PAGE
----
Linux distributors agree on standard for desktop software

Monday, April 24, 2006

Major distributors of the operating system Linux have agreed on a new standard that includes common elements for desktop software, in a move to make Linux a more effective competitor to Microsoft Windows.

The Free Standards Group (FSG) will unveil the Linux Standard Base (LSB) 3.1 on Tuesday at the Desktop Linux Summit in San Diego. The first distribution to include LSB 3.1 support, Xandros, is expected to be released on May 1, followed shortly by versions by Red Hat, Novell, and others. The status of Ubuntu's upcoming version is still unclear [1].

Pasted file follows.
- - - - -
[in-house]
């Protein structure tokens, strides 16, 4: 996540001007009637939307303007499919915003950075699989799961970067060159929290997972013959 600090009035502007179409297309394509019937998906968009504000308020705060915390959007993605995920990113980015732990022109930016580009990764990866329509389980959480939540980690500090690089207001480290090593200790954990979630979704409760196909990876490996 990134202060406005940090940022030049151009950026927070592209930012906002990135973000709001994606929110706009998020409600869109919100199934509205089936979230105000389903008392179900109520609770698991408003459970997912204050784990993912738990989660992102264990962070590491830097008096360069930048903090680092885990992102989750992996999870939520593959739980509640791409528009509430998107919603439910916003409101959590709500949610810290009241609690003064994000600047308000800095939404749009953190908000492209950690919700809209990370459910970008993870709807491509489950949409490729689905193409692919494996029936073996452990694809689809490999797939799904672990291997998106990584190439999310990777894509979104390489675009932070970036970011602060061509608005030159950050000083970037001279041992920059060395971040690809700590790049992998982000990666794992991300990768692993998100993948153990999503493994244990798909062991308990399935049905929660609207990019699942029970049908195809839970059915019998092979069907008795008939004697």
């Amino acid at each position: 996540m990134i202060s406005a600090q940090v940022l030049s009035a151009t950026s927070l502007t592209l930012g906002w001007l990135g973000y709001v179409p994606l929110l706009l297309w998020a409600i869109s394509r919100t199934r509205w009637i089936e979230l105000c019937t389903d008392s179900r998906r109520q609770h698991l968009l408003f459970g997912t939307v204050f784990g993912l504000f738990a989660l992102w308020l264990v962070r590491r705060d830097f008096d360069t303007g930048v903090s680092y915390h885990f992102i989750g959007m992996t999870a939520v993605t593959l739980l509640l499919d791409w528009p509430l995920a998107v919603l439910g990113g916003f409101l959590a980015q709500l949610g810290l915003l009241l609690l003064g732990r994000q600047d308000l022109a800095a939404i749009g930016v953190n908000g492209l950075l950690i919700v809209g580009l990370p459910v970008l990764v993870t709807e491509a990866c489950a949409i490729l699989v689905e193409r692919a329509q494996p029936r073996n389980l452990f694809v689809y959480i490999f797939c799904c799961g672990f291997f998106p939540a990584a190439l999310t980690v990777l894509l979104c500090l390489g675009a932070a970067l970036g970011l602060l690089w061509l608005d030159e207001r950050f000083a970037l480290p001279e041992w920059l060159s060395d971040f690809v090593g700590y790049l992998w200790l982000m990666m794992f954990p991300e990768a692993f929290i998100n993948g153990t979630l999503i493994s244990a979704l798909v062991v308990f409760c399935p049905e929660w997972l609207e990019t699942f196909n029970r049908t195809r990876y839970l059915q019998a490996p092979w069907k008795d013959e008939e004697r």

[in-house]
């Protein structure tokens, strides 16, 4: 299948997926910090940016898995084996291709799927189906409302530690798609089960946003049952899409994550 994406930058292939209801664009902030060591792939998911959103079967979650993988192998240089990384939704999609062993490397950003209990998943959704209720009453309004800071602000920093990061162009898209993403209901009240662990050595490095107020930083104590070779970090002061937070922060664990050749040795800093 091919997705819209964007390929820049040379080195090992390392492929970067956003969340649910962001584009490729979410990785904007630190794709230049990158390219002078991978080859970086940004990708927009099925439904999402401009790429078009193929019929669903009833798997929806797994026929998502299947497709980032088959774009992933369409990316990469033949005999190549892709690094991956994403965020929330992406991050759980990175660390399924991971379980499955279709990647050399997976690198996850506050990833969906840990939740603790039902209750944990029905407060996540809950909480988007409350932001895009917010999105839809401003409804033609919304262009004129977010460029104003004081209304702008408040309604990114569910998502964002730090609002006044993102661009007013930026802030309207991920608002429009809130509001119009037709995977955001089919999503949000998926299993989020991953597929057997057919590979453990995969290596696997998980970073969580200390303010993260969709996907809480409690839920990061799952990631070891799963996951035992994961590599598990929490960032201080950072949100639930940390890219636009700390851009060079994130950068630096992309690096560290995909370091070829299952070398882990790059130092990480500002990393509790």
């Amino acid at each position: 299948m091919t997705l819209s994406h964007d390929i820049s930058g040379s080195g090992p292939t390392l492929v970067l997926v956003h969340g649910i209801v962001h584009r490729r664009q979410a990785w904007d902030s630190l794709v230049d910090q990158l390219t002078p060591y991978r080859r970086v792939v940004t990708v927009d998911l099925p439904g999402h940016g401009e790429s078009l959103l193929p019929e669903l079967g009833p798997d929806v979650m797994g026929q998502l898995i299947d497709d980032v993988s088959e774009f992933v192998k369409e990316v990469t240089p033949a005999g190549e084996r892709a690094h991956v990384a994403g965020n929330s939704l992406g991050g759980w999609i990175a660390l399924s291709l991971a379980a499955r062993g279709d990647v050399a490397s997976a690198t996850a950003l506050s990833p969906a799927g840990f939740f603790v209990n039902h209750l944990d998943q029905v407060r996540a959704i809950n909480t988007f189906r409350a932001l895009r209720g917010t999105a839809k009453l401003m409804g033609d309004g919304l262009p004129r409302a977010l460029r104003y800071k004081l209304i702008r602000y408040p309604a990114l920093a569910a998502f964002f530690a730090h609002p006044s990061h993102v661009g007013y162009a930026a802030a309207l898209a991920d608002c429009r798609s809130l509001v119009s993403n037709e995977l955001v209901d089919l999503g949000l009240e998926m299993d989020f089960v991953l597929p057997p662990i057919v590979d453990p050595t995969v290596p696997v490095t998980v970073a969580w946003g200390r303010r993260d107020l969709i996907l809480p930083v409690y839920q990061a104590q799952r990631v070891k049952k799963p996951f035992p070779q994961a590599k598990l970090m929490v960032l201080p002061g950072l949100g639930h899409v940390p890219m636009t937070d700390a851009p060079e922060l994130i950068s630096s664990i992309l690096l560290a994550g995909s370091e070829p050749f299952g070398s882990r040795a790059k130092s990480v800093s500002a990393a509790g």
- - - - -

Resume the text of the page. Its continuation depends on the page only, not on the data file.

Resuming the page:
The standards aim to resolve difficulties that programmers face in developing software for Linux. Because Linux, developed by Finnish programmer Linus Torvalds, defines the kernel or core of the operating system, there is a wide variety of graphical interfaces for it and differing software libraries. LSB 3.1 standardizes core pieces of Linux to make development easier.

"One of the big things that's difficult is consistency, and that's Windows' biggest strength," Jim Zemlin, executive director of the Free Standards Group, told the Associated Press. "If you buy a Windows program, you know it will run on a Windows computer, and Linux needs to work the same way. [...] If you really want to become a broadly adopted and used technology, you have to have that degree of standardization," he said.